North Korea seen through barbed wire at the China border.North Korea seen through barbed wire at the China border.Open Doors International


Last week, the Democratic People’s Republic of Korea rejected a request from South Korea to hold discussions about the fate of Kim Jong-Wook. The DPRK in late May sentenced Kim to spend the rest of his life in a labor camp. In its response to South Korea’s plea, the North said Kim had been tried and convicted properly – case closed.

Kim’s chances of leaving North Korea alive are slim at best, and his arrest and subsequent sentencing already has had fatal consequences for others in North Korea. His case provides a window to the intensity of religious persecution in the DPRK, a country that has held the No. 1 spot on the World Watch List of the most oppressive countries for Christians since the list was created 12 years ago.

“In most countries, there is a mixture of different persecution engines,” the 2014 World Watch List says. “In North Korea there is one all-encompassing strong persecution engine, excluding all other possible engines: Communist oppression.”

What happened

Kim Jong-Wook speaking to North Korean televsion in February.Kim Jong-Wook speaking to North Korean televsion in February.North Korea video image via KBS


As a missionary, Kim operated from the Chinese border city Dandong, where he provided shelter, food and other aid to North Korean refugees who slipped over the border seeking relief from the chronic famine of their country. Kim also taught the refugees from the Bible. North Korean agents who infiltrated his network convinced him to come to North Korea. On Oct. 8 he entered the DPRK, expecting to find out what had happened to some refugees with whom he had lost touch. Instead, he was immediately arrested and interrogated. It’s likely he was tortured.

In February, Kim told assembled North Korean television cameras he had spied for the South Korean government, and had given money to North Koreans to set up 500 underground churches and attempt to overthrow the North Korean regime. After the May 30 trial, the North Korean state media reported prosecutors had sought the death penalty for Kim, but the court imposed the life sentence after the pastor had “sincerely repented.”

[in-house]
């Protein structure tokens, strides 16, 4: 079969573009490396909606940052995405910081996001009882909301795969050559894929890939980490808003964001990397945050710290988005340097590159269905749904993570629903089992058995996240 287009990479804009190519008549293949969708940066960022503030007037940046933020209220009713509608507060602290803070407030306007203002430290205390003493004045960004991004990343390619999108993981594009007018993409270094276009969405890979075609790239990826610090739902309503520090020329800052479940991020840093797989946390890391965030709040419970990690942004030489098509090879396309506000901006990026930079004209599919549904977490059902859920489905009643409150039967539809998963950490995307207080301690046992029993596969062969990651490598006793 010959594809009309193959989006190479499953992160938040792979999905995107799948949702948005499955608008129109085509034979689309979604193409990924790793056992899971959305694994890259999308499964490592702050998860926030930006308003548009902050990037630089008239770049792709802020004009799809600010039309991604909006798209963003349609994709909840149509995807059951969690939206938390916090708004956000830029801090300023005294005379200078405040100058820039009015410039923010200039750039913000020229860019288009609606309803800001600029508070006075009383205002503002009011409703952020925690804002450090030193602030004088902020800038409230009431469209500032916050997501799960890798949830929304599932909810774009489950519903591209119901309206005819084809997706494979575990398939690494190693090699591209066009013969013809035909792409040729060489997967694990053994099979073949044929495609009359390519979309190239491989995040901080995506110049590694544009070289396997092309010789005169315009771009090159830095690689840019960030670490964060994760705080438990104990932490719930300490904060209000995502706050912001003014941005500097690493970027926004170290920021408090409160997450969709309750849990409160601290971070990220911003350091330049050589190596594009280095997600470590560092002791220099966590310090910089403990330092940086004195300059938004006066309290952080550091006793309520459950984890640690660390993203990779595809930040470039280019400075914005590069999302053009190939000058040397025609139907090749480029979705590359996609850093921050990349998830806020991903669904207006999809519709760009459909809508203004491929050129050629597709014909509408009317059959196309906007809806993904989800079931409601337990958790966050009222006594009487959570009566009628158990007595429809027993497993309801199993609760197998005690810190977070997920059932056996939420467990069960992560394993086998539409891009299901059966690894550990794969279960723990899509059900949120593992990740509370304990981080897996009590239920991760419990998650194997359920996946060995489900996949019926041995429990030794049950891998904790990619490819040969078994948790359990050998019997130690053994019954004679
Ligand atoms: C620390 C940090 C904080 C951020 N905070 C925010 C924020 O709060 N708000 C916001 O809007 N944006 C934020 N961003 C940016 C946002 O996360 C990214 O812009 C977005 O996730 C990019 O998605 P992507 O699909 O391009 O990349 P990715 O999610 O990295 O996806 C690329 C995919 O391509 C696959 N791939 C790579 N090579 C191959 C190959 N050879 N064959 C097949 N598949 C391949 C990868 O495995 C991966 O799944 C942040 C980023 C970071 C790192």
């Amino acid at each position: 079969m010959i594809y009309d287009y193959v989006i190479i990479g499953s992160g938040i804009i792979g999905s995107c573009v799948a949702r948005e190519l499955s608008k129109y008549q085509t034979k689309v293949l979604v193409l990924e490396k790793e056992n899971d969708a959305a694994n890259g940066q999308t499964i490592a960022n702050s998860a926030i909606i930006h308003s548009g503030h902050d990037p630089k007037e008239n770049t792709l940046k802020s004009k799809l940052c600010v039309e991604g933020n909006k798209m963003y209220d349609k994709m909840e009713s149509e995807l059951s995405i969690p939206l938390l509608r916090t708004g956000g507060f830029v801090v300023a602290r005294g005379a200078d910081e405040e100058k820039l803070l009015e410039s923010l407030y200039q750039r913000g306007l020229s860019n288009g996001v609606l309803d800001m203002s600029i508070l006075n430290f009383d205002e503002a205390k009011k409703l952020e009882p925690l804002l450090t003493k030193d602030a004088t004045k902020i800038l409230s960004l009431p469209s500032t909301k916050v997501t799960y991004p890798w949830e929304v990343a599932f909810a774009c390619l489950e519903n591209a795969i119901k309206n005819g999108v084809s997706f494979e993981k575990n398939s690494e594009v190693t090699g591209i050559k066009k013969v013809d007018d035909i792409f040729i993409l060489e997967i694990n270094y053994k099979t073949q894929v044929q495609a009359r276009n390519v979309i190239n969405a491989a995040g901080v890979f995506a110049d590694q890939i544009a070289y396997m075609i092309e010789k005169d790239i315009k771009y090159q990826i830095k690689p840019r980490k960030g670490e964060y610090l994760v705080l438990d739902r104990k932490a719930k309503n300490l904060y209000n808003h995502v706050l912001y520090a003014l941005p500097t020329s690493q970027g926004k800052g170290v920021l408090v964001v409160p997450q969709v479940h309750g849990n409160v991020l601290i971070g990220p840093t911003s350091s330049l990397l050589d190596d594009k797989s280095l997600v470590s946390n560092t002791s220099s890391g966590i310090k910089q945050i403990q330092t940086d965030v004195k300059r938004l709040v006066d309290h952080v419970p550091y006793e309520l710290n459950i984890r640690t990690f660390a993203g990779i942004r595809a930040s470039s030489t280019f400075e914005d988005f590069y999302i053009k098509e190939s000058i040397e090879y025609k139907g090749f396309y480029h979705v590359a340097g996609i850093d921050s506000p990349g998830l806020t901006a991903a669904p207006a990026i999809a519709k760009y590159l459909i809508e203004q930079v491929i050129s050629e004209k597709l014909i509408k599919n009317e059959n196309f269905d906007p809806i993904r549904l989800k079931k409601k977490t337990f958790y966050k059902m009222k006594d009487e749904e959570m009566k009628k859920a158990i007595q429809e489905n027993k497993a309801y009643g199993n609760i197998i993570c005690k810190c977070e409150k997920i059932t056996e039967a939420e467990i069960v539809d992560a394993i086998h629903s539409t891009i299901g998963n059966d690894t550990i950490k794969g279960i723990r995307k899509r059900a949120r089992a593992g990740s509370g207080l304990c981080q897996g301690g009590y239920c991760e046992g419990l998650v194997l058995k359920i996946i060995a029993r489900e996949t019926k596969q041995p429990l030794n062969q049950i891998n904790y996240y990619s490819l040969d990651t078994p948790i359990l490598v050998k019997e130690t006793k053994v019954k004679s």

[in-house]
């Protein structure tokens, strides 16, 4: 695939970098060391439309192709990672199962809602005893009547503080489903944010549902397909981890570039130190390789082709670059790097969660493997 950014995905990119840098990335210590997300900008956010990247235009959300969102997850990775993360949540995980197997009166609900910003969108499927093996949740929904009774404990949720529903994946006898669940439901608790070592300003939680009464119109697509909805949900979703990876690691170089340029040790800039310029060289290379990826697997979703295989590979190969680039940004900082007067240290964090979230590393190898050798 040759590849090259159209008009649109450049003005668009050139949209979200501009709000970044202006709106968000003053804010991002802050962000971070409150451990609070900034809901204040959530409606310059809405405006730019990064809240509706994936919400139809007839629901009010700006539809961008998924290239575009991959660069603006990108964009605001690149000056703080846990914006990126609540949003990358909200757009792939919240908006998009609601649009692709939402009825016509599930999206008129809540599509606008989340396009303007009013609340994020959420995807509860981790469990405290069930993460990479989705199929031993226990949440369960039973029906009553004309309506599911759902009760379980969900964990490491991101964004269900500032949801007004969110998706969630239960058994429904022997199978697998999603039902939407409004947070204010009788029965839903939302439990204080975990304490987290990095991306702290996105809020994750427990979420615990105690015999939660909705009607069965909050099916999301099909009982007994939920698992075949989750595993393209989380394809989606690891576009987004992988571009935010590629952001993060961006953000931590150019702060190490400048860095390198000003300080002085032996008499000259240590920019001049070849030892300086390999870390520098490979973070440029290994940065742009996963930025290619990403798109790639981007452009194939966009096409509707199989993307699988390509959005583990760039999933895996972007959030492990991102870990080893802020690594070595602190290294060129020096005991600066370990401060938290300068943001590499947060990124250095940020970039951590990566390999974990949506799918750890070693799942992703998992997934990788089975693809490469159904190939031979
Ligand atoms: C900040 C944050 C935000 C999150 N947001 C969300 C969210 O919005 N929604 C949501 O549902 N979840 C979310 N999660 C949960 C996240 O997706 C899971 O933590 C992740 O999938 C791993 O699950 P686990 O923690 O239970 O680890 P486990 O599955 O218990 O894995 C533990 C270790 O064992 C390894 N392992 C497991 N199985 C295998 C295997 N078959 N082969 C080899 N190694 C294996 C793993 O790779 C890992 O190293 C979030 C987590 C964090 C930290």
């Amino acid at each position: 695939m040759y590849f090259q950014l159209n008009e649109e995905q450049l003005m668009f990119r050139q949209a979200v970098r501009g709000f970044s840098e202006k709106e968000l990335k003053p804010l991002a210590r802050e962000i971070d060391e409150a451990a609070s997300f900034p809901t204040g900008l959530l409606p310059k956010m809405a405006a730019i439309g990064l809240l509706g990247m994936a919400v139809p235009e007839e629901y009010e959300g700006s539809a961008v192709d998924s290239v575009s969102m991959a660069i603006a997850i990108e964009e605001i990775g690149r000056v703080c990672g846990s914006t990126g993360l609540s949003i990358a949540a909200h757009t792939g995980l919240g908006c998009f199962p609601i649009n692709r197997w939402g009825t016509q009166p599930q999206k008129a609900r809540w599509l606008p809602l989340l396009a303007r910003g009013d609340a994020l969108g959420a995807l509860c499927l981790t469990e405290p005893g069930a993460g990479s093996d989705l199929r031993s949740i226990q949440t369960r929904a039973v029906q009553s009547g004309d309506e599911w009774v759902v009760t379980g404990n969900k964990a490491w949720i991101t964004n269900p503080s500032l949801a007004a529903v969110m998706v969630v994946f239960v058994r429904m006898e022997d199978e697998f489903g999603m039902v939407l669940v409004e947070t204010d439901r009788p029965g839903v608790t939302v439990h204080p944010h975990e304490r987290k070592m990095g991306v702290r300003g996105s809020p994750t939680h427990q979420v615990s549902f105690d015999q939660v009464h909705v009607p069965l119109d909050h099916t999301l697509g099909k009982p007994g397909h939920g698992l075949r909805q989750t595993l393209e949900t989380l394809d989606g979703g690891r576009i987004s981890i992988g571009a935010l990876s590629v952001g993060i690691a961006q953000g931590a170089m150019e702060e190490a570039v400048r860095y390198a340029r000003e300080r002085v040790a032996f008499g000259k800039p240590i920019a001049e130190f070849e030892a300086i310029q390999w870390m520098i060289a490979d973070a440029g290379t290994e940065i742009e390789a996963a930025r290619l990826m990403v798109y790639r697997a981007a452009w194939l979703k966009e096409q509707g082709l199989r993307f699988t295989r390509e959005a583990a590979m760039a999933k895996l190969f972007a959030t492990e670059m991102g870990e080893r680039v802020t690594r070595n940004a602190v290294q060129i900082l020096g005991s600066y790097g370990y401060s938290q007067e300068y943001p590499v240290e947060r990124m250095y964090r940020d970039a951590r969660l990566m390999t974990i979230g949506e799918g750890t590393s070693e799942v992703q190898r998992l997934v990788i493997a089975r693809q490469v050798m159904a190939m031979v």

During the North Korean war with South Korea and the United States in the early 1950s, many North Korean Christians made a run for the South. Ever since, North Korea has linked Christianity with its two enemies, and followers of Jesus have been considered traitors. After the war, tens of thousands of Christians were arrested, put to death or sentenced to hard labor. A small remnant took their faith underground. In North Korea, to be Christian is to be disloyal, and in North Korea, disloyalty to the regime is the greatest sin.

Evidence of this fact of North Korean life has surfaced in recent months. Kim was pressured and probably tortured to give up the names of dozens of contacts, many of whom had become Christians through his ministry. Sources in North Korea have confirmed that some of them were murdered and others were incarcerated in prisons and labor camps. In both detention facilities people are starved, tortured and the death rate is extremely high. “I was locked up for years in Camp 25 near Chongjin,” says a North Korean refugee, whose name, like all others in this article, is being withheld for safety’s sake. “I will never forget the prisoners who were too weak to continue their work. The guards would pick them up and put them on an automatic belt that threw them in a large oven while the prisoners were still alive.”

Trained spies